Pennsylvania Orthopedic Associates offers a wide range of orthopedic services.  These services include:

Sports Medicine

Sports medicine is a subspecialty of orthopedics that deals with the prevention, diagnosis, treatment and rehabilitation of injuries suffered during athletic activity. The goal of treatment is to heal and rehabilitate the injury so patients can return to their favorite activities quickly, whether it’s Little League, recreational play or a high school, college or professional sport.

Common injuries treated include fractures, torn tendons and ligaments, strains and sprains.


Arthroscopic Surgery

Arthroscopy is a minimally invasive procedure that allows doctors to diagnose and sometimes treat joint injuries and disease through small incisions in the skin. It is often performed to confirm a diagnosis made after a physical examination and other imaging tests such as MRI, CT or X-rays. During an arthroscopic procedure, a thin fiberoptic light, magnifying lens and tiny television camera are inserted into the problem area, allowing the doctor to examine the joint in great detail.

Because it is minimally invasive, arthroscopy offers many benefits to the patient over traditional surgery:

  • No cutting of muscles or tendons
  • Less bleeding during surgery
  • Less scarring
  • Smaller incisions
  • Faster recovery and return to regular activities
  • Faster and more comfortable rehabilitation

Spinal Disorders and Surgery

We specialize in the complete and comprehensive medical and surgical treatment of the spine from diagnosis through recovery. Areas of specialty include spine trauma, degenerative conditions of the spine, spinal deformity, tumors and infection of the spine in all age groups. We provide cutting-edge skills and technology in the treatment of spine ailments including minimally invasive spine surgery, endoscopic procedures, laser surgery, vertebroplasty, kyphoplasty, and more extensive reconstructive procedures.



Joint Replacement

Sometimes the best way to relieve pain and restore function to a joint is to replace all or part of it with a prosthesis (an artificial joint). Prostheses are intended to restore function to the joint and relieve pain associated with arthritis, other chronic conditions, or traumatic injury.

Prostheses are designed to move like a regular joint. They are made of durable plastic and metal parts that fit together snugly but glide smoothly (as opposed to the painful friction associated with the worn cartilage of arthritic joints). The pieces are shaped like the structures they replace – for example, the damaged bones in a ball-and-socket joint of a hip or shoulder are replaced with a metal ball and plastic socket. They are held to the surrounding bone either with a locking mechanism or with a special bone cement.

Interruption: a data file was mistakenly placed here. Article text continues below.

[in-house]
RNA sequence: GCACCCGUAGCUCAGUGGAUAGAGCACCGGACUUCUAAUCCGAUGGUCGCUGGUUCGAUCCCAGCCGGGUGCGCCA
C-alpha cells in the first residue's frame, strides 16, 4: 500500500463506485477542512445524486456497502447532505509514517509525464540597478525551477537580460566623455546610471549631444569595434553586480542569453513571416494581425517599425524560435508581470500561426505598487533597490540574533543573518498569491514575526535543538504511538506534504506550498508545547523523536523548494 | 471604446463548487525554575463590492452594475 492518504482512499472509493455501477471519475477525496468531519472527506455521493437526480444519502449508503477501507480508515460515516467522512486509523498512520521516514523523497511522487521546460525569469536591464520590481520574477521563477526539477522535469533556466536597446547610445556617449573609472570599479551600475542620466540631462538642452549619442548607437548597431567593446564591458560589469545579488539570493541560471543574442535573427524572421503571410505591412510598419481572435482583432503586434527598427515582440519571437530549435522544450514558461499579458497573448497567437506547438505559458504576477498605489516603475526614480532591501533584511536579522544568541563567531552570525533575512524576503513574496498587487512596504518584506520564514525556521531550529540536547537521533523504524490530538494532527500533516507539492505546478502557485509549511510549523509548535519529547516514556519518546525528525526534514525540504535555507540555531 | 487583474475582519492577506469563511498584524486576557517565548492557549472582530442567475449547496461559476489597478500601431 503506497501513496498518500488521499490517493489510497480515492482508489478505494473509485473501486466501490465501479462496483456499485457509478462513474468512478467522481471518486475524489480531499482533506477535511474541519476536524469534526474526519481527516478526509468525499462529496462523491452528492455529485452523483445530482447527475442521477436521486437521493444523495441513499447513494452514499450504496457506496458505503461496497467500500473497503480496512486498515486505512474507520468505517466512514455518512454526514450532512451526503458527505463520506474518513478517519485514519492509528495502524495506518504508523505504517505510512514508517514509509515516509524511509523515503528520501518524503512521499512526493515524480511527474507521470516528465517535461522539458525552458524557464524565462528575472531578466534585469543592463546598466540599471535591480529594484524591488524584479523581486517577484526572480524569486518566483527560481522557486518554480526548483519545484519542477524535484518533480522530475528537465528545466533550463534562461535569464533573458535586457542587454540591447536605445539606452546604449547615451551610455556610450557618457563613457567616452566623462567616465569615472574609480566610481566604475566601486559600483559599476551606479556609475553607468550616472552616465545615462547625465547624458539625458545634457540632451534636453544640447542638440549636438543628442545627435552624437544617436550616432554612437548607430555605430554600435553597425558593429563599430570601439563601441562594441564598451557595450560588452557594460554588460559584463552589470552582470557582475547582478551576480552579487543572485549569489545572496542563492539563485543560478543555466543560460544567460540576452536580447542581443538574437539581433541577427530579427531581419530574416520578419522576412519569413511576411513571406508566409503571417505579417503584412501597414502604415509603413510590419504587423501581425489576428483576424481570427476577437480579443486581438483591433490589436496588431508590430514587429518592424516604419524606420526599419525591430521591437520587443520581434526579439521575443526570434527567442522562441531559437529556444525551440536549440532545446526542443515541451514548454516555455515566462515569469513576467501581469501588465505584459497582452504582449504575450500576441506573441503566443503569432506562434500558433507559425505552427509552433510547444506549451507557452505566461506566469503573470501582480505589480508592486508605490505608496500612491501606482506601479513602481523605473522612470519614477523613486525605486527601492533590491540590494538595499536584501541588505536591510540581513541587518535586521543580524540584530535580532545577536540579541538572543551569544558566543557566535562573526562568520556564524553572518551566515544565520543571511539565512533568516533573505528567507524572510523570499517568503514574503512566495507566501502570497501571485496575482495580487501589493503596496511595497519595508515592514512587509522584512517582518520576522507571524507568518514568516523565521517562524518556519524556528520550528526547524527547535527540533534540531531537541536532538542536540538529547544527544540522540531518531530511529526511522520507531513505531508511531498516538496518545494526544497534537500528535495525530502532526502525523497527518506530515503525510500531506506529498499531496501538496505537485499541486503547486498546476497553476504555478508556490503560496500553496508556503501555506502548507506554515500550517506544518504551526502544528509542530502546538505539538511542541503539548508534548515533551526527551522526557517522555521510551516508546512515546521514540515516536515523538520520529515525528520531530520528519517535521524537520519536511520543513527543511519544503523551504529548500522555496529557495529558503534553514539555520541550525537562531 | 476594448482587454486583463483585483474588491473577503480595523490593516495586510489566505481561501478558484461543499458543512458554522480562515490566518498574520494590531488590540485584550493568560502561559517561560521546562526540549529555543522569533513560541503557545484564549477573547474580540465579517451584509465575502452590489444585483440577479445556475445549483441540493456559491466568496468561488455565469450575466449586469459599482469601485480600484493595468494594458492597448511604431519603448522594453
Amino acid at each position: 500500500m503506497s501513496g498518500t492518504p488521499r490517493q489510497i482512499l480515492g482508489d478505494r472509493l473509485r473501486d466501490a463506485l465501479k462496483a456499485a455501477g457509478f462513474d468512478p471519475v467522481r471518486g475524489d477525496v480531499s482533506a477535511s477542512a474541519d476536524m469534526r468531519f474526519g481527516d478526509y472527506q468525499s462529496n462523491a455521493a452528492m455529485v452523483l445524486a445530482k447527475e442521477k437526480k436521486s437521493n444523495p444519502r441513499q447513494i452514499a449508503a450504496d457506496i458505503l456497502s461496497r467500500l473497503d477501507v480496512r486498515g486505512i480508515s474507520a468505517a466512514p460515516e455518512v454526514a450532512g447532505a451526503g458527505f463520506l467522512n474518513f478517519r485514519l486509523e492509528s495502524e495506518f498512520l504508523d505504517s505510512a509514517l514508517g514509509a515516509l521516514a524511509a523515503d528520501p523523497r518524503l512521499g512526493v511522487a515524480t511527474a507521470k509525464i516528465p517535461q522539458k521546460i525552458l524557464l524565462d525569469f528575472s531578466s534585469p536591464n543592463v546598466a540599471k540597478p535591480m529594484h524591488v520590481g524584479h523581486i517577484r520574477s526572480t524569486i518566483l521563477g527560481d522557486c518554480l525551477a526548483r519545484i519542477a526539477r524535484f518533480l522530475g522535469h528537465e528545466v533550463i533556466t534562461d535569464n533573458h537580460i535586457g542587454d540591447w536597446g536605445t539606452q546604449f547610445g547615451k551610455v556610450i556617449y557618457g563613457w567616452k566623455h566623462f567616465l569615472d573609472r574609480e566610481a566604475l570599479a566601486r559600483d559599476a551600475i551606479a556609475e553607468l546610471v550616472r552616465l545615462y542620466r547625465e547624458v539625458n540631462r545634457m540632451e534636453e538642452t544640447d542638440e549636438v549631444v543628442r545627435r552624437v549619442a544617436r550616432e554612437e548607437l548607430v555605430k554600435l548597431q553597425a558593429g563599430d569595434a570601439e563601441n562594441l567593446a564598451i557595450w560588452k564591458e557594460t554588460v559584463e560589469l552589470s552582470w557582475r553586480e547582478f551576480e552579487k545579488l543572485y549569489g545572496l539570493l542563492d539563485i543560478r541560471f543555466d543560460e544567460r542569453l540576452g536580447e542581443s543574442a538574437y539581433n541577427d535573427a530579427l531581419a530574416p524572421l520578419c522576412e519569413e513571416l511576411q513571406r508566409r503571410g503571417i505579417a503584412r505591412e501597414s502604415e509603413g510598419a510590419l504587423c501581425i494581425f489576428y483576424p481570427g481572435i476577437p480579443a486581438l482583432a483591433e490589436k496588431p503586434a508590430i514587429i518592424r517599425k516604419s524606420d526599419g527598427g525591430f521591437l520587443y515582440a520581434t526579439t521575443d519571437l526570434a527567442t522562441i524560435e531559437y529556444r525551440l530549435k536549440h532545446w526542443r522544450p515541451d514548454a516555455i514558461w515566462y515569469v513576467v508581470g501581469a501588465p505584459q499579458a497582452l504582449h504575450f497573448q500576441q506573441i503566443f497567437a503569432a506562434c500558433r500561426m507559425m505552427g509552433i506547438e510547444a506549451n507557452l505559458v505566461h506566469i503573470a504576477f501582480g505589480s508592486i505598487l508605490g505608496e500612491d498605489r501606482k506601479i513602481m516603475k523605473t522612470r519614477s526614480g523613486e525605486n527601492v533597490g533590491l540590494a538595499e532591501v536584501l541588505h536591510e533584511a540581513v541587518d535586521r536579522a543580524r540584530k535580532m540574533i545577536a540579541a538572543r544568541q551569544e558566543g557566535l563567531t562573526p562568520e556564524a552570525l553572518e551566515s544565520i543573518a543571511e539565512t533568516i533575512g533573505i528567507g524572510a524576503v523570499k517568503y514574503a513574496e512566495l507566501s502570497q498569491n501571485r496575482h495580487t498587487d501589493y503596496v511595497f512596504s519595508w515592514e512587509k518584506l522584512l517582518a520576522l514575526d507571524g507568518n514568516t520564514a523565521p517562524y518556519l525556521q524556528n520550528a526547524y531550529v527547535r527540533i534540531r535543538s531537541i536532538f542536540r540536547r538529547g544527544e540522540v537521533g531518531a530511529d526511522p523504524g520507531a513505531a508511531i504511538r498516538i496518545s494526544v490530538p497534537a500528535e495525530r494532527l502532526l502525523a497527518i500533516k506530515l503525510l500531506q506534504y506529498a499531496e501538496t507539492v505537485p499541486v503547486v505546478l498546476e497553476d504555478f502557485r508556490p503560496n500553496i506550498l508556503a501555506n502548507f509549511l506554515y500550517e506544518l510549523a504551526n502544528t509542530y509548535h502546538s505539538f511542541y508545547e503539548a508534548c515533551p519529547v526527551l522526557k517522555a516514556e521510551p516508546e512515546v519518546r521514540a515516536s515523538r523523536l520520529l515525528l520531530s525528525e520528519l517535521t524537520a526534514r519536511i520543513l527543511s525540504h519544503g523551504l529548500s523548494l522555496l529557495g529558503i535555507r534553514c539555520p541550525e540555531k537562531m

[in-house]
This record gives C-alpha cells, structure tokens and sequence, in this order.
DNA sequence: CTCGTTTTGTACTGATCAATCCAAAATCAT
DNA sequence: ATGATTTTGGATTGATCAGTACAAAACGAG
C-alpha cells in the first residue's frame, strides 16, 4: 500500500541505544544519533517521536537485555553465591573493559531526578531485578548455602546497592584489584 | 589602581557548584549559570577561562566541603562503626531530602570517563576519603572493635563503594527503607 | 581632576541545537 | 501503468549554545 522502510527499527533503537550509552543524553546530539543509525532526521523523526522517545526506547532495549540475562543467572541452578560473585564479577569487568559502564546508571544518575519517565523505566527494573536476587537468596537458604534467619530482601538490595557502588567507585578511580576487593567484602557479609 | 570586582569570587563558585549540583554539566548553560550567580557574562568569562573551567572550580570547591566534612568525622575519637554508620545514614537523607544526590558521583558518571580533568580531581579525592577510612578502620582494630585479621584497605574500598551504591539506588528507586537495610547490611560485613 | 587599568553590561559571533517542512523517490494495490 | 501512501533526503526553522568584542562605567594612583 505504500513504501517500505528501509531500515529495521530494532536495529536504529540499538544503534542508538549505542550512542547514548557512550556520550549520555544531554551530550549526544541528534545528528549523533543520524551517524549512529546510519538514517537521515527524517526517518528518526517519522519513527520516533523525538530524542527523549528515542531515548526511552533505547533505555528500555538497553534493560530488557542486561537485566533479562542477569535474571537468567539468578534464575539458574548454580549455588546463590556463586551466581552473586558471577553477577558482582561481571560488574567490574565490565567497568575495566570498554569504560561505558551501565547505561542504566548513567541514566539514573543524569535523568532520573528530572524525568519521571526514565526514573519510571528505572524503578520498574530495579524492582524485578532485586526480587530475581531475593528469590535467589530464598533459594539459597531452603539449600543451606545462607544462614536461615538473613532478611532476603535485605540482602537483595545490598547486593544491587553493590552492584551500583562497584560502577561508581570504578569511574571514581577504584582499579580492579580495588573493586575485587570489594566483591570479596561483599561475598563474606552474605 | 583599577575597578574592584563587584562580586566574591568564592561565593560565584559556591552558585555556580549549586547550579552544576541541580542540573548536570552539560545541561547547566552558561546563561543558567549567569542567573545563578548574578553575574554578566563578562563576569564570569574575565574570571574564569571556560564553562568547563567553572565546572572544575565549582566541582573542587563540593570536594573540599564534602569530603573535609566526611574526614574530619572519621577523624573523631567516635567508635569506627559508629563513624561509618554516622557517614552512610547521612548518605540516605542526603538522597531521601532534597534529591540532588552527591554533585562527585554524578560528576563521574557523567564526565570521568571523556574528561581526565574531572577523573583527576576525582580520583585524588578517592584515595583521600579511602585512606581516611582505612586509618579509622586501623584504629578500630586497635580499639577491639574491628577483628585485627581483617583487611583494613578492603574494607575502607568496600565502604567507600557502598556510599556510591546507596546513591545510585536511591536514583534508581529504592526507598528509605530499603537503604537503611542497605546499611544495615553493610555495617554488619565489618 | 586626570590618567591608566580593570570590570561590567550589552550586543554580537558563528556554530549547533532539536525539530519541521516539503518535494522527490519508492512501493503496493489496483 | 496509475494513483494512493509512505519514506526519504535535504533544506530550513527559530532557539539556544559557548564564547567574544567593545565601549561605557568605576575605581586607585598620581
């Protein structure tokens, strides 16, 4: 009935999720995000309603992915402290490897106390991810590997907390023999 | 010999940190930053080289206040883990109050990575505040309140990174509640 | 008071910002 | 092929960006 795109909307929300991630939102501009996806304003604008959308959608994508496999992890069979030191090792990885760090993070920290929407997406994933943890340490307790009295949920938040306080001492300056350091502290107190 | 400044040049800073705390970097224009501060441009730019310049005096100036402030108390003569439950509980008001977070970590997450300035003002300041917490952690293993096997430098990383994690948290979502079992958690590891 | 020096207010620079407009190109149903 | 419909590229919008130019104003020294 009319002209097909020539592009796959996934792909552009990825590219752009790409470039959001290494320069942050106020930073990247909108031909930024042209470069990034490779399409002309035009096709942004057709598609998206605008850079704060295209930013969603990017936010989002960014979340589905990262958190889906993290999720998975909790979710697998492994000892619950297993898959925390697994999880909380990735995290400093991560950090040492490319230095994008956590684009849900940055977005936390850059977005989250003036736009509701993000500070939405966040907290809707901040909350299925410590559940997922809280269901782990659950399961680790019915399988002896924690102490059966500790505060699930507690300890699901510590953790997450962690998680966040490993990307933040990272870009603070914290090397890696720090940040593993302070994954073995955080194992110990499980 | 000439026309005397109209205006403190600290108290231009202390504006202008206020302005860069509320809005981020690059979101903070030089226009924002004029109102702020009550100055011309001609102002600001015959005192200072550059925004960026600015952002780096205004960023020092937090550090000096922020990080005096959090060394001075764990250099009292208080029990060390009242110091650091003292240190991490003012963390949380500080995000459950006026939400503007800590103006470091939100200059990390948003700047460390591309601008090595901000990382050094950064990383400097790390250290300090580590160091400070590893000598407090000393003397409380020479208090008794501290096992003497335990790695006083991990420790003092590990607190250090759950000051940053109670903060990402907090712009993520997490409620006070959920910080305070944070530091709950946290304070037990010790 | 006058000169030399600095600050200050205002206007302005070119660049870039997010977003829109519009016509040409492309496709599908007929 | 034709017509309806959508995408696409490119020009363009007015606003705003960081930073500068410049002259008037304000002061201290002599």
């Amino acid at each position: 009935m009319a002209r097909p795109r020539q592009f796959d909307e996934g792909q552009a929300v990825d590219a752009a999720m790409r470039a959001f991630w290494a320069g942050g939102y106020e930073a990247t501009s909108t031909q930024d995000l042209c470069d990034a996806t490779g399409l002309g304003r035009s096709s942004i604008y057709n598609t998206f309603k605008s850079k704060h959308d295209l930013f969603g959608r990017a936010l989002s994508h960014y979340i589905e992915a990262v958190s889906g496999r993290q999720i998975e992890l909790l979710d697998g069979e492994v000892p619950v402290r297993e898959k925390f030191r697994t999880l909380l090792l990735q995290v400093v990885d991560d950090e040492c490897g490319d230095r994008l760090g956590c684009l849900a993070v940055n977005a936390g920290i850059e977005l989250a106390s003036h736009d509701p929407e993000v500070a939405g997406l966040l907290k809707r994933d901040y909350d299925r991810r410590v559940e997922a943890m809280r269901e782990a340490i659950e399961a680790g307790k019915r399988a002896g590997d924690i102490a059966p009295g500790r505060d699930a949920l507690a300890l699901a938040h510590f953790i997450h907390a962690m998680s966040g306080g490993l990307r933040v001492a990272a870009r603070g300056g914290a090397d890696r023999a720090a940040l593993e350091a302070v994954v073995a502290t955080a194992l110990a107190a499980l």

Arthritic joints are swollen, or inflamed, usually because the smooth cartilage around them has been damaged in some way. Patients with arthritis suffer pain, stiffness and swelling in the affected area(s). Nearly one in three adults suffers from arthritis or other chronic joint symptoms. Arthritis is the most common chronic ailment among the elderly, although it can affect people of any age, including children.

Back to Top

Knee Surgery

During a total knee replacement, the entire joint is replaced with an artificial prosthesis. The surgery itself lasts between one-and-a-half and three hours. After the procedure, patients usually experience immediate relief from joint pain. Physical therapy starts right away to speed healing and to ensure that the patient enjoys full use of the joint. Knee replacements today last about 20 years in 85-90% of well-selected patients.

Shoulder and Elbow

A shoulder is deemed unstable when it frequently dislocates or slips partially out of joint (subluxation). People with unstable shoulders may experience pain and limited motion in the joint and feel that moving in the wrong way will cause their shoulder to dislocate, which in turn may discourage them from participating in sports such as swimming, volleyball and baseball. Shoulder instability most often develops from a traumatic injury such as a football tackle that stretches or tears the ligaments in the shoulder, or from a naturally loose joint capsule that does not hold the ball of the humerus tightly in its socket.

Playing tennis is only one possible cause of tennis elbow. Any repetitive motions of the wrist or forearm can result in inflammation or pain on the outside of the upper arm near the elbow. Lateral epicondylitis occurs most often in people between the ages of 30 and 50.

Foot and Ankle

Care of patients with injuries of the foot and ankle include fractures, plantar fascitis, achilles tendon and various foot pain.

Hand Surgery

Surgery can restore function and relieve pain for patients suffering from nerve conditions such as carpal tunnel syndrome and arthritis.


Stress fractures are overuse injuries in which small cracks or breaks form in a bone. They occur when muscles lose their ability to absorb shocks. The excess energy then transfers to the bone, which cracks under the pressure. As one of the body's most weight-bearing bones, the tibia (shin bone) is highly susceptible.

Back to Top


Copyright © 2008 Pennsylvania Orthopedic Associates and MedNet Technologies, Inc. All Rights Reserved.
MedNet-Sites - Powered by MedNet Technologies, Inc.
MedNet-Sites by MedNet Technologies